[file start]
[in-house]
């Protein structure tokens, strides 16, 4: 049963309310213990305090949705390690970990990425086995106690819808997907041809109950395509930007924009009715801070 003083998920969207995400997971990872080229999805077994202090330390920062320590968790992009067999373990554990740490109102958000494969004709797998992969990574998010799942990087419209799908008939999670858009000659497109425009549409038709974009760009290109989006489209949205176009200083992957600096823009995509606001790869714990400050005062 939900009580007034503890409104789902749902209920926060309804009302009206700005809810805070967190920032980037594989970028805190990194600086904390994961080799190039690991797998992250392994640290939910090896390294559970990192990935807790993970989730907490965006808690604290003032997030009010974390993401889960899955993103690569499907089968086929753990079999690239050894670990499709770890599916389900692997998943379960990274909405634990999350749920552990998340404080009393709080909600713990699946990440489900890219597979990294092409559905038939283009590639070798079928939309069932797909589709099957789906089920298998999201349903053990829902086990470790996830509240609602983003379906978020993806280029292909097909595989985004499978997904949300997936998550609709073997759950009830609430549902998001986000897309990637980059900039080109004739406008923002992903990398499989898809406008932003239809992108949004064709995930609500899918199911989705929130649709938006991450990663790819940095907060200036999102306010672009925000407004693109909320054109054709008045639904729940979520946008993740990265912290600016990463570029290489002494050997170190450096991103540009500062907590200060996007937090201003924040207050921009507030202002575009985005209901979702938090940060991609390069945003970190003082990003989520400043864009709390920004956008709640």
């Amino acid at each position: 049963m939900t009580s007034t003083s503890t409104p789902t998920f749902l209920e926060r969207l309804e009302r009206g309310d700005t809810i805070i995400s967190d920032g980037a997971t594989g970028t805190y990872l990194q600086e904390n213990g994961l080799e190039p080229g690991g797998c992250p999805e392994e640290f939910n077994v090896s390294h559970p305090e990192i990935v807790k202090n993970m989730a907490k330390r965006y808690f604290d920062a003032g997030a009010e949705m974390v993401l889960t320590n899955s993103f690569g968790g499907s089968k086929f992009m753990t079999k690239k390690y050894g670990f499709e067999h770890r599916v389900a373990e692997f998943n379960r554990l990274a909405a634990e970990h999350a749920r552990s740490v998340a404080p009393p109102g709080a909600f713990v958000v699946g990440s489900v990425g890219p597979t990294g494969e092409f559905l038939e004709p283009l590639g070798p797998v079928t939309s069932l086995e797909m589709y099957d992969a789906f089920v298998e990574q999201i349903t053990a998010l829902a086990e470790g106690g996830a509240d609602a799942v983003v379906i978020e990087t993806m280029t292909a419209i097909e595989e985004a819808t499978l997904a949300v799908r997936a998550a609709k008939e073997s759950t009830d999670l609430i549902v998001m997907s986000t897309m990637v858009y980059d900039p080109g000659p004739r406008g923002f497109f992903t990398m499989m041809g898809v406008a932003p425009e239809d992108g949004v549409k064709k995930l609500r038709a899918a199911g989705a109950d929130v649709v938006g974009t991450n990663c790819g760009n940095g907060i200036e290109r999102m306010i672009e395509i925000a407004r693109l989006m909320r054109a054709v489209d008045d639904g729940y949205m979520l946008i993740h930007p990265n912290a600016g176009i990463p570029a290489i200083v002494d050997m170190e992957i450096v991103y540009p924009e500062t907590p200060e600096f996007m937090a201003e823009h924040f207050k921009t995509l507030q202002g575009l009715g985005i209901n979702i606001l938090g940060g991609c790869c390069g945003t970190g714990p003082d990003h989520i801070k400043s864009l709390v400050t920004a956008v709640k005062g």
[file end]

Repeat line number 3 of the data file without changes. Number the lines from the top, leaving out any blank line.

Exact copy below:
């Amino acid at each position: 049963m939900t009580s007034t003083s503890t409104p789902t998920f749902l209920e926060r969207l309804e009302r009206g309310d700005t809810i805070i995400s967190d920032g980037a997971t594989g970028t805190y990872l990194q600086e904390n213990g994961l080799e190039p080229g690991g797998c992250p999805e392994e640290f939910n077994v090896s390294h559970p305090e990192i990935v807790k202090n993970m989730a907490k330390r965006y808690f604290d920062a003032g997030a009010e949705m974390v993401l889960t320590n899955s993103f690569g968790g499907s089968k086929f992009m753990t079999k690239k390690y050894g670990f499709e067999h770890r599916v389900a373990e692997f998943n379960r554990l990274a909405a634990e970990h999350a749920r552990s740490v998340a404080p009393p109102g709080a909600f713990v958000v699946g990440s489900v990425g890219p597979t990294g494969e092409f559905l038939e004709p283009l590639g070798p797998v079928t939309s069932l086995e797909m589709y099957d992969a789906f089920v298998e990574q999201i349903t053990a998010l829902a086990e470790g106690g996830a509240d609602a799942v983003v379906i978020e990087t993806m280029t292909a419209i097909e595989e985004a819808t499978l997904a949300v799908r997936a998550a609709k008939e073997s759950t009830d999670l609430i549902v998001m997907s986000t897309m990637v858009y980059d900039p080109g000659p004739r406008g923002f497109f992903t990398m499989m041809g898809v406008a932003p425009e239809d992108g949004v549409k064709k995930l609500r038709a899918a199911g989705a109950d929130v649709v938006g974009t991450n990663c790819g760009n940095g907060i200036e290109r999102m306010i672009e395509i925000a407004r693109l989006m909320r054109a054709v489209d008045d639904g729940y949205m979520l946008i993740h930007p990265n912290a600016g176009i990463p570029a290489i200083v002494d050997m170190e992957i450096v991103y540009p924009e500062t907590p200060e600096f996007m937090a201003e823009h924040f207050k921009t995509l507030q202002g575009l009715g985005i209901n979702i606001l938090g940060g991609c790869c390069g945003t970190g714990p003082d990003h989520i801070k400043s864009l709390v400050t920004a956008v709640k005062g």